In one significant respect, I was ending my fitness journey. Sure, I could still send “form check” videos to friends and contacts, but the bonhomie of a MetroFlex or wrestling club would no longer be present. But I was a family man with a full-time job and lots of part-time work. The configuration of the gym, like my father’s more modest home setup from decades earlier, reflected all I had learned along the way. The stackable foam box jumps reminded me of the programming in Jeff Connors’ strength and conditioning course at the University of North Carolina, the cambered spider bar recalled the two on power racks at the MetroFlex Arlington, and all of the Captains of Crush hand grippers I owned brought to mind the friendly grip competitions I had with training partners in Texas. 

Each exercise I performed brought someone or something to mind, a memory of a stage along my journey toward strength. All along that path, I’ve relished feeling strong and capable. And although my body’s lifting capacity and health aren’t up to me, my desire to train most assuredly is. 

Every time I lift, I remind myself of my place in one strength lineage or another. My father, for example, had done chin-ups alongside his position coach at West Virginia University, Russ Crane, and Crane had earned All-American status blocking for legendary Illinois running back Red Grange. Jeff Connors coached numerous college football standouts, as well as my older brother, who didn’t. Brian Dobson had launched the bodybuilding careers of Ronnie Coleman, Branch Warren, Johnnie O. Jackson, and other MetroFlex-based trainees. 

None of this means much in the grand scheme of things, because I’m “just a guy” among other strong lifters, a face in a crowd of meatheads, and no coach’s idea of a star pupil. But that doesn’t mean I function without a sense of where I am, there or elsewhere. As a historian, for example, I’m part of 1944 Pulitzer Prize winner Merle Curti’s family tree—and indeed only one step removed from Curti, given that Curti had supervised my own advisor’s dissertation. I’m no Merle Curti as surely as I’m no Ronnie Coleman, but what difference does that make? I can at least say that I’ve been there, in those arenas, and whatever posterity might think of that, it means the world to me.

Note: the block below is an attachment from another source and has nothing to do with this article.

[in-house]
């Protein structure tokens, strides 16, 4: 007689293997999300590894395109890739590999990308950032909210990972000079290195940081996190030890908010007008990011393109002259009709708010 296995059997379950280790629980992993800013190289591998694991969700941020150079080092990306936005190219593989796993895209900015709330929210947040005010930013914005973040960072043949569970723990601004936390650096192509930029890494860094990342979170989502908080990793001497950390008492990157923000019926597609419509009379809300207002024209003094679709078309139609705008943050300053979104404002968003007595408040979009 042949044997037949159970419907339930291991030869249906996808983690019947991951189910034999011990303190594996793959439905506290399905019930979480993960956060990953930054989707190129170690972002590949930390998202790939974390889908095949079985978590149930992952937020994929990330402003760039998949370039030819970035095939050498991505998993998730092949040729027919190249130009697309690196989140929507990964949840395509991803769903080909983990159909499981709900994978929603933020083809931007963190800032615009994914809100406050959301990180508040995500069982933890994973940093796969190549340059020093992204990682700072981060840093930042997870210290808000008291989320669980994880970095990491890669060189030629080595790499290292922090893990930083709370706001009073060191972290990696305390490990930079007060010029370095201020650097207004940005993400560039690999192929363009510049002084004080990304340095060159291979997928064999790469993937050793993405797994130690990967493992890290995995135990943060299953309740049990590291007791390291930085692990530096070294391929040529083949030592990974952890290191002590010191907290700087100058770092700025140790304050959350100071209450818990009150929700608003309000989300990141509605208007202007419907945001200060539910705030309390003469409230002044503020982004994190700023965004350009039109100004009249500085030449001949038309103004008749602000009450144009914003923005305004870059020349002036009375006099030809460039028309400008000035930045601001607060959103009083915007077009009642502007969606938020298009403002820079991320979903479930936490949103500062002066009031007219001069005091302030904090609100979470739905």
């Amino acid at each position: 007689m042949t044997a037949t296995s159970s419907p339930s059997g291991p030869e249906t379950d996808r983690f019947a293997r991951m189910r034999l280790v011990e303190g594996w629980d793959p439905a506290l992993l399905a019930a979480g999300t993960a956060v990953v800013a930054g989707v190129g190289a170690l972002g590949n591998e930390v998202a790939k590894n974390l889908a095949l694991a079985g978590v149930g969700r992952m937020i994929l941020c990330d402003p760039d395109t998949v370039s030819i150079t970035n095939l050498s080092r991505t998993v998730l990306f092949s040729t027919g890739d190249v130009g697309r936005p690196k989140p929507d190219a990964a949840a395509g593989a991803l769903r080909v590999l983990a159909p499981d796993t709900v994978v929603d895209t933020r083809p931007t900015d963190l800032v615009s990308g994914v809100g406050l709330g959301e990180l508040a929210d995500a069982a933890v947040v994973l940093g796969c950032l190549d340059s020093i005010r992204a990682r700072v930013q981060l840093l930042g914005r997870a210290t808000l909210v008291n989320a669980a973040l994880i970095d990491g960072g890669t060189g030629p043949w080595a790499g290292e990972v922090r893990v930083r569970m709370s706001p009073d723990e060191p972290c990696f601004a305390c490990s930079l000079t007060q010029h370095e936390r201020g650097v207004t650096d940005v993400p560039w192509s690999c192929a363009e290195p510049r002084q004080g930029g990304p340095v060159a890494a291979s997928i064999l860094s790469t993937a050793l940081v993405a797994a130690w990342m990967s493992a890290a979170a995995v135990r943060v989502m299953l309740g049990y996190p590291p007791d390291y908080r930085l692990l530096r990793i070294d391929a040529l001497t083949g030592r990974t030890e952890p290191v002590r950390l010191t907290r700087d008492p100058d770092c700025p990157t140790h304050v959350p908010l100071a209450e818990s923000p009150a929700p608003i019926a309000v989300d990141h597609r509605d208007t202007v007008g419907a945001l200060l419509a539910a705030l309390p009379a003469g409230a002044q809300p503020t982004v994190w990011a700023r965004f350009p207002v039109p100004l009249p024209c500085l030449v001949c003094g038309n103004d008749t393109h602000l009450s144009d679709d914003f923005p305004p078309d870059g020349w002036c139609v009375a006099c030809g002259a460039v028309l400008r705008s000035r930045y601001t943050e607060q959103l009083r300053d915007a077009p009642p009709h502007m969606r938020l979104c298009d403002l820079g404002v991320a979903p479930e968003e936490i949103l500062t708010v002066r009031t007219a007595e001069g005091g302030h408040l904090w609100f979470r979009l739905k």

On his deathbed, my father returned often to his college football experiences. He was not so much proud as bemused by the fact that he had held his own against the likes of University of Pittsburgh star and future NFL Hall of Famer Mike Ditka, because Ditka still appeared on television and was widely regarded as an all-time great. What did that mean? My father wondered. What really separated him from the likes of Ditka? “What one man can do, another can do,” went Anthony Hopkins’ David Mamet-penned line from “The Edge,” and my father never tired of repeating it. Anyone stood a fair chance of doing anything, he reasoned, and if you could do anything, you could conceivably do everything.

Along those same lines, my home gym serves not so much as a refuge from the world as a reminder that I could, did, and still can hold my own in matters of strength. This subterranean space serves as a haven in a heartless world, reminding me of all the gyms I have visited, all the lifters I have met, all the lifts I have studied. When I’m training down there, I’m never alone. All these memories surround me, reminding me that I must get stronger, because I still can. 

 

About Oliver Bateman

Oliver Bateman is a journalist and historian who lives in Pittsburgh. He is a contributing writer to the Ringer, MEL Magazine, and Splice Today. He also serves as co-host of the “What’s Left?” podcast. Visit his website: www.oliverbateman.com.

Photo: iStock/Getty Images